Copper steadied on Monday as a stronger dollar counterbalanced an improvement in market sentiment after data last week showed US manufacturing had grown at a surprisingly strong pace in June, easing concerns over an economic slowdown.
Benchmark copper on the London Metal Exchange traded at $9,435 (Dh34,655) per tonne in rings, the same level seen at the close on Friday.
Earlier, the metal used in power and construction hit a session high of $9,520.25 a tonne, its highest since April 28.
"I think the market digested what happened on Friday and some fears have eased a bit," said Credit Suisse analyst Stefan Graber.
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"Over the past few weeks the market has been focusing on global growth concerns and worries over Greece. With these concerns easing, the focus is shifting back to fundamentals, and the copper market still shows some tight conditions."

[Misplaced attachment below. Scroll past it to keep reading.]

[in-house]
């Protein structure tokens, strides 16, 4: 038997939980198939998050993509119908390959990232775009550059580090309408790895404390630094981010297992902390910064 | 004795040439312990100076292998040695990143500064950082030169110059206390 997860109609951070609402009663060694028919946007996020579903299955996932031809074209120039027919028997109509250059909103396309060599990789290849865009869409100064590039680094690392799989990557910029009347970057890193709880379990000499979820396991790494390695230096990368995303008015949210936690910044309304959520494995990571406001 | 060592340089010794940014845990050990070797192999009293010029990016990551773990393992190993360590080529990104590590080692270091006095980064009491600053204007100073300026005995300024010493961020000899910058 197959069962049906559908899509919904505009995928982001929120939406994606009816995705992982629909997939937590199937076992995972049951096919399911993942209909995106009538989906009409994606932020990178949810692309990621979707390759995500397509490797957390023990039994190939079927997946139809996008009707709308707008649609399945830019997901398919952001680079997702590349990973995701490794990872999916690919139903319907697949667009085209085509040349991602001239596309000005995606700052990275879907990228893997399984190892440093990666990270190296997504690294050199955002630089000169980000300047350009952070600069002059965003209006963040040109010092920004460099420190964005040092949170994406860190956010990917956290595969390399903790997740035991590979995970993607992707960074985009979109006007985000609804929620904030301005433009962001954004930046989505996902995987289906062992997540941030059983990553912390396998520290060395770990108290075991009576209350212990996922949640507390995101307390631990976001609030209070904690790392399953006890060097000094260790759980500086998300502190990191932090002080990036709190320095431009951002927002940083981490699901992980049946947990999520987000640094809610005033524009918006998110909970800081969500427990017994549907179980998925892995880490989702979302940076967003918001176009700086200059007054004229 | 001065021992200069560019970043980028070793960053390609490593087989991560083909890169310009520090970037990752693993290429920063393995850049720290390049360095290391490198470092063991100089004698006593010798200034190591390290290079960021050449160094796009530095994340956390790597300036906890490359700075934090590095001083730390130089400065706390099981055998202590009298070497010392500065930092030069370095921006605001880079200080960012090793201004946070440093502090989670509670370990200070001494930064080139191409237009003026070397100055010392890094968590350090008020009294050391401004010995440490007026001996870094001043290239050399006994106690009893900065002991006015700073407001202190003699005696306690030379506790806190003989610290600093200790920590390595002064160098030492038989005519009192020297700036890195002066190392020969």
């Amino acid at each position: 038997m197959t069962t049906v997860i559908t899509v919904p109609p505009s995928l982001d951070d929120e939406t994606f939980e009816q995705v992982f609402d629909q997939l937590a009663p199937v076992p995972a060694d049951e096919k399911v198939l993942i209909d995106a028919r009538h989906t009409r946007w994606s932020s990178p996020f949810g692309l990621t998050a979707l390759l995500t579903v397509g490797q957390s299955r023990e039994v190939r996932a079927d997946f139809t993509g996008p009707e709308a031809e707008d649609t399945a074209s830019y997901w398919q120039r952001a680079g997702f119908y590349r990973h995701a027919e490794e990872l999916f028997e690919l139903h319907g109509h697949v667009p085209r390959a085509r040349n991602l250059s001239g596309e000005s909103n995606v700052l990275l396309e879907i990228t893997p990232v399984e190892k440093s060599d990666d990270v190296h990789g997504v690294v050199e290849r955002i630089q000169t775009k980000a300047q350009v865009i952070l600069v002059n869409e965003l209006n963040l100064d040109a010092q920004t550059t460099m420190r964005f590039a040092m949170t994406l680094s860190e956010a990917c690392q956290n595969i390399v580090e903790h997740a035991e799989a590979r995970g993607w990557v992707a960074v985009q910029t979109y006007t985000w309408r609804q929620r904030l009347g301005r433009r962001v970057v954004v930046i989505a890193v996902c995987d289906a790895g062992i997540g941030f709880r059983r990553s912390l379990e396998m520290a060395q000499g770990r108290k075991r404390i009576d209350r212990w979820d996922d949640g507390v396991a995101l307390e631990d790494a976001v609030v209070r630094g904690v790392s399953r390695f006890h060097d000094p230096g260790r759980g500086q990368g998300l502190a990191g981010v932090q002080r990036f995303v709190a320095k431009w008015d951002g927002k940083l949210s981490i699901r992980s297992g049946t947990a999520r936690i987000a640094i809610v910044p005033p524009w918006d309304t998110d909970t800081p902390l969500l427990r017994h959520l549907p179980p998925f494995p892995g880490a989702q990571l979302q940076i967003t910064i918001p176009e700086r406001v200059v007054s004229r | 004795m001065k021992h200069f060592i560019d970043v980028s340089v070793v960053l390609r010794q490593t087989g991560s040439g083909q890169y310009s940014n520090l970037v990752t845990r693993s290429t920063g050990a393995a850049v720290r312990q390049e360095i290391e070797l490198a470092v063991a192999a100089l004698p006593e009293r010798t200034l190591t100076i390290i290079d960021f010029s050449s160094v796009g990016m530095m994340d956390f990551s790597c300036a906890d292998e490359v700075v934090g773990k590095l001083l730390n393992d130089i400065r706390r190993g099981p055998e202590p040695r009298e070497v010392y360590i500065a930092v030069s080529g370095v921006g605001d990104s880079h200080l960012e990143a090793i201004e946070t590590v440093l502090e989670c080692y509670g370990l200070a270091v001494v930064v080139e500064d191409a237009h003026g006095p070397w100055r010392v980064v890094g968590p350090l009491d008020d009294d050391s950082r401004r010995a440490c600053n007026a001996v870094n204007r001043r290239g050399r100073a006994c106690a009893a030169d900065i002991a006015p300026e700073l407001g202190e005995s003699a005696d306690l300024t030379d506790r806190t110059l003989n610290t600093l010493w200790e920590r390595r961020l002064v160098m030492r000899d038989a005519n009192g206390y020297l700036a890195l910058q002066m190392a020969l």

The pace of growth in US manufacturing picked up for the first time in four months in June, surprising investors and fuelling optimism that the recent economic slowdown would be temporary.
China's PMI data, however, dipped further in June, pointing to a contraction in factory output for the first time in 11 months.
The Chinese data was not completely unexpected, according to Graber.
"It shows that tightening measures are working in preventing the economy from overheating. Now the market expects that China will not take many more measures and this should allow [metals] demand to pick up," Graber said.
A slightly stronger dollar against a basket of currencies though was weighing on metals prices.
The euro eased from one-month highs against the dollar after Standard & Poor's said a debt roll-over plan being considered for Greece may put the country into selective default.